Opponents say consumers should not have to rescue struggling nuclear power plants that are unable or unwilling to sell electricity at prices set by the marketplace, especially in Pennsylvania, where energy costs have declined thanks to cheap natural gas produced from fracking of shale. They characterize the subsidies as “corporate welfare” and “a regressive tax on electricity.”
Critics also say the nuclear industry uses worst-year data from 2016 that paints a dire financial outlook for the state’s reactors. A study done last year by economist Joseph Bowring, the market monitor of the regional power grid, PJM Interconnection, projected that the five Pennsylvania nuclear power plants would have a combined operating surplus of $640 million in 2018, which is estimated to fall to $141 million by 2021.
Exelon’s Fein disputes the profit calculations, but said his company still plans to shut down TMI, which is losing money. First Energy Corp. announced last March that it would retire its two Beaver Valley reactors near Shippingport in 2021.
“This is an industry-wide problem that has to do with flawed market designs that do not reflect the cost of pollution, and therefore fossil generation is able to not pay the cost of pollution they emit into the air that we breathe,” said Fein. “As long as that inequity exists … you’ll continue to see these same problems affect the rest of the nuclear fleet in Pennsylvania.”
The Nuclear Energy Caucus, a bipartisan legislative group that is committed to supporting the industry, released a study in November that presented its case for subsidies. The caucus study argued the industry contributes $2 billion to the state’s economy, accounts for 15,900 direct and indirect Pennsylvania jobs, and is responsible for $69 million in state taxes. It also says that consumers will pay more for electricity if nuclear plants shut down because natural gas plants would face less competition.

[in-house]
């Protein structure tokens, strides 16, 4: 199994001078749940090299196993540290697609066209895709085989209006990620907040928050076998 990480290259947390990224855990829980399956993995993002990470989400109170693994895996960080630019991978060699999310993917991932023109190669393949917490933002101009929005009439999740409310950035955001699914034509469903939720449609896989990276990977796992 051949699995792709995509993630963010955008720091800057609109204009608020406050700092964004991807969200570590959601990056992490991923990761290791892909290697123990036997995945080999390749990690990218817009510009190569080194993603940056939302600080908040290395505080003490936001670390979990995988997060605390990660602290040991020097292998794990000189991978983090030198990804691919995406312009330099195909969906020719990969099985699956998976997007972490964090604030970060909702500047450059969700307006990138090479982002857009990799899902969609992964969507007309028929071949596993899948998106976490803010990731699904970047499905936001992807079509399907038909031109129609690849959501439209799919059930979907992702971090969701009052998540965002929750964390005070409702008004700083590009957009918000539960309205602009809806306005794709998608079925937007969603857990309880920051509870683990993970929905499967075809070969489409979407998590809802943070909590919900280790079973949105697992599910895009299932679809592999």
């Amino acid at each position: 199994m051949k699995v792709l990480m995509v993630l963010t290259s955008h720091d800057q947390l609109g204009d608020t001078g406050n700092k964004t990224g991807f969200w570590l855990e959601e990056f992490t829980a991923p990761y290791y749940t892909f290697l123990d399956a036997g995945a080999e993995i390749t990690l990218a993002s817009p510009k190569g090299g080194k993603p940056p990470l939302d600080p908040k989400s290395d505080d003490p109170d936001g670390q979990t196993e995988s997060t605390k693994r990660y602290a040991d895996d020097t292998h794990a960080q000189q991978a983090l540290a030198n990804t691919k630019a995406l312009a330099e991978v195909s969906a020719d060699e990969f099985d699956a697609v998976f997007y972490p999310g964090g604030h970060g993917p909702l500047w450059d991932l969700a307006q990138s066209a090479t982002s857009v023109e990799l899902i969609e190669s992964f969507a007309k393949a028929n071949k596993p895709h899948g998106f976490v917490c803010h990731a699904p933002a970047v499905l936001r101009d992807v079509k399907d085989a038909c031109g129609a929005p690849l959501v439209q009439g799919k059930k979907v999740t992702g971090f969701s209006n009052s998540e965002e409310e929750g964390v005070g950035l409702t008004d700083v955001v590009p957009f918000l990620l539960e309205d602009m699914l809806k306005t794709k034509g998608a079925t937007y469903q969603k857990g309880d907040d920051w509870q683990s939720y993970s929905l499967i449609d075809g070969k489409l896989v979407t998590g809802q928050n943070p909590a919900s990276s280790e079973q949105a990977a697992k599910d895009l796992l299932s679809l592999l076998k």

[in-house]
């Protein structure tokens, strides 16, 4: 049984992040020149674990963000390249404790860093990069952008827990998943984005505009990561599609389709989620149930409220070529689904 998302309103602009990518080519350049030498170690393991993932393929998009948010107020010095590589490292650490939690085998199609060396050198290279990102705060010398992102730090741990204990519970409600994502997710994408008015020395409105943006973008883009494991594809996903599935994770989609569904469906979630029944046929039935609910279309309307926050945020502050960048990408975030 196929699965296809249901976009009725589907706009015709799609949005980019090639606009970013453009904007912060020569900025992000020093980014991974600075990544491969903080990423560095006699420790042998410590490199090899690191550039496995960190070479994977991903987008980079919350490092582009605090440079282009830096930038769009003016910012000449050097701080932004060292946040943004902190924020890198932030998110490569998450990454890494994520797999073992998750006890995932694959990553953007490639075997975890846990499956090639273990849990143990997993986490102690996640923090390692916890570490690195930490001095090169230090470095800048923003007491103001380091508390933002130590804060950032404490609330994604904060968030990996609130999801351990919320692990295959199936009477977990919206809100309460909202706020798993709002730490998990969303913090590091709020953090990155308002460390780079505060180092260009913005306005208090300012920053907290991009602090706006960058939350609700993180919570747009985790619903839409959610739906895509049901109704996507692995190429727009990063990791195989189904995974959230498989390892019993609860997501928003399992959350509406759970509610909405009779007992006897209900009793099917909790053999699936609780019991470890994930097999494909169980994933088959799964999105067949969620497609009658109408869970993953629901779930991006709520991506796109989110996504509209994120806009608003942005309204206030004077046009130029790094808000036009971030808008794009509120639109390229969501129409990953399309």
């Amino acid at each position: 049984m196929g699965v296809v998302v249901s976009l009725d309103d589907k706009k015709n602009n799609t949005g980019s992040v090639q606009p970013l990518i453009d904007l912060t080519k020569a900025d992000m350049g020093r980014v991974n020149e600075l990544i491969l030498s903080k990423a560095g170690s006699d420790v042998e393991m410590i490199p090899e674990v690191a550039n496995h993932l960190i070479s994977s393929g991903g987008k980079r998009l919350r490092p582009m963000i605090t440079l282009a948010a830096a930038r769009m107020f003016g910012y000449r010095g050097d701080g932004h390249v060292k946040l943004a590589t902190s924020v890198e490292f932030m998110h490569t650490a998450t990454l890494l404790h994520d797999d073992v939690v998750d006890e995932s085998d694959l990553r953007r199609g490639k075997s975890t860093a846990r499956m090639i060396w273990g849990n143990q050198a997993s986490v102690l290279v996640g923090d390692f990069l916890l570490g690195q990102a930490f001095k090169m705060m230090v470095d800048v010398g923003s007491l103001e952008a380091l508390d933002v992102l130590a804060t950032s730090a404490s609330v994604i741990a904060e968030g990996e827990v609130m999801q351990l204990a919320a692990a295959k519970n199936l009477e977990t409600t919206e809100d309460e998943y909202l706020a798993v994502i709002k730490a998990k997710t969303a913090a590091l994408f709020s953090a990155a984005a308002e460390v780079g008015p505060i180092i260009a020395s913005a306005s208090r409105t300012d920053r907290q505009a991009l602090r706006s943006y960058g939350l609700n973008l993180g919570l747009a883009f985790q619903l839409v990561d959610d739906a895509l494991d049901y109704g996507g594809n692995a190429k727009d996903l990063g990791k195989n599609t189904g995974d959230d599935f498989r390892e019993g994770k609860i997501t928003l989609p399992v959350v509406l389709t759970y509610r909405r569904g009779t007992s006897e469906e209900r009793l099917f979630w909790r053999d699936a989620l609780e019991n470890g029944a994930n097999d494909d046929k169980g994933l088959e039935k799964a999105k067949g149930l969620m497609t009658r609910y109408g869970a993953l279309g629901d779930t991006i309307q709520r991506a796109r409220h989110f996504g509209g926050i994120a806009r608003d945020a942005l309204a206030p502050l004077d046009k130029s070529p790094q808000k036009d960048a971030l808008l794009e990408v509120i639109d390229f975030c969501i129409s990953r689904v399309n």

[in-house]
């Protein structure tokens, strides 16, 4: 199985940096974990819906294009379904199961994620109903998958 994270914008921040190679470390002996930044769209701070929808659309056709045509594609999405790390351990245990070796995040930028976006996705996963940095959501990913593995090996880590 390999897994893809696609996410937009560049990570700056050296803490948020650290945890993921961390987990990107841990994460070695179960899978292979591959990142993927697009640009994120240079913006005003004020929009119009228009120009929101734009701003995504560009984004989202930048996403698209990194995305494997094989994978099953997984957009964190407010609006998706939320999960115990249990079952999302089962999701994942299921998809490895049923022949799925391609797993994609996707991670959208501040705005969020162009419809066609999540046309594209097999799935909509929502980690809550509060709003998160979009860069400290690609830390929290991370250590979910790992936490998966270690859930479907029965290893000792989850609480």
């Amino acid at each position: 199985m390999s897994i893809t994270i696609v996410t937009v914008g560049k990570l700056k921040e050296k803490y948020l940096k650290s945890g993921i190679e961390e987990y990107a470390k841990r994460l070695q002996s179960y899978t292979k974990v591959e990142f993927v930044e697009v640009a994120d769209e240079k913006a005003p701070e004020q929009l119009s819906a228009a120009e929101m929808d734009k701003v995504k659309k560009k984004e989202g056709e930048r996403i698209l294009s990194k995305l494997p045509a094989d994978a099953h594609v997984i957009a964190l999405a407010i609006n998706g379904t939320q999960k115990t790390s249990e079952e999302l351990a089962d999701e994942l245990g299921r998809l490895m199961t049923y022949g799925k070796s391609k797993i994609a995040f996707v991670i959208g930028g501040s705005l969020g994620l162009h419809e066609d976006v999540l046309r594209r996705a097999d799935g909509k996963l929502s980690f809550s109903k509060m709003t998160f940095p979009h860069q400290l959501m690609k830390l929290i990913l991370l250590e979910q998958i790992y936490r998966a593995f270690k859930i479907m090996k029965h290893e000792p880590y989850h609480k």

Supporters believe that revising the Alternative Energy Portfolio Standards (AEPS) to include nuclear power presents a politically palatable mechanism for subsidizing the industry because it uses an existing law with which policymakers are familiar rather than creating a new nuclear-only bailout.
The 2004 AEPS law, which stepped up the amount of renewable and alternative power required with each passing year, adds less than 1 percent to monthly electric bills, according to a report issued last year by the Pennsylvania Public Utility Commission. The costs are relatively low because Pennsylvania allows out-of-state power producers, including Great Plains wind farms, to supply the Pennsylvania market.
The Pennsylvania Environmental Council on Wednesday lent its support to calls to rethink the AEPS by calling on Wolf and the General Assembly to take immediate steps to reduce emissions of climate-changing gases, including adopting a clean energy standard to replace the current AEPS.
The aim of the initiative is to encourage low- and zero-carbon-emission energy sources “including renewables, nuclear, and fossil fuels with carbon capture technologies,” said the council’s president, Davitt Woodwell.
Woodwell said the council did not coordinate its announcement with the nuclear industry, although he said the retirement of any reactor would be a step backward in the effort to reduce carbon emissions.
“Pennsylvania must take concrete specific actions to putting the pathway in place to reduce carbon emissions significantly,” he said. “As that’s part of the discussion around nuclear, that’s great. If it’s part of the discussion around the governor’s executive order, that’s great. We’re ready to work with all kinds of parties.”
Regardless of the climate benefits, environmental advocates are divided over supporting nuclear. Any proposals to give nuclear energy equal value to renewable power in a reimagined Clean Energy Standard will attract resistance from anti-nuclear activists, who are worried about reactor safety and unresolved issues related to the long-term disposal of atomic waste.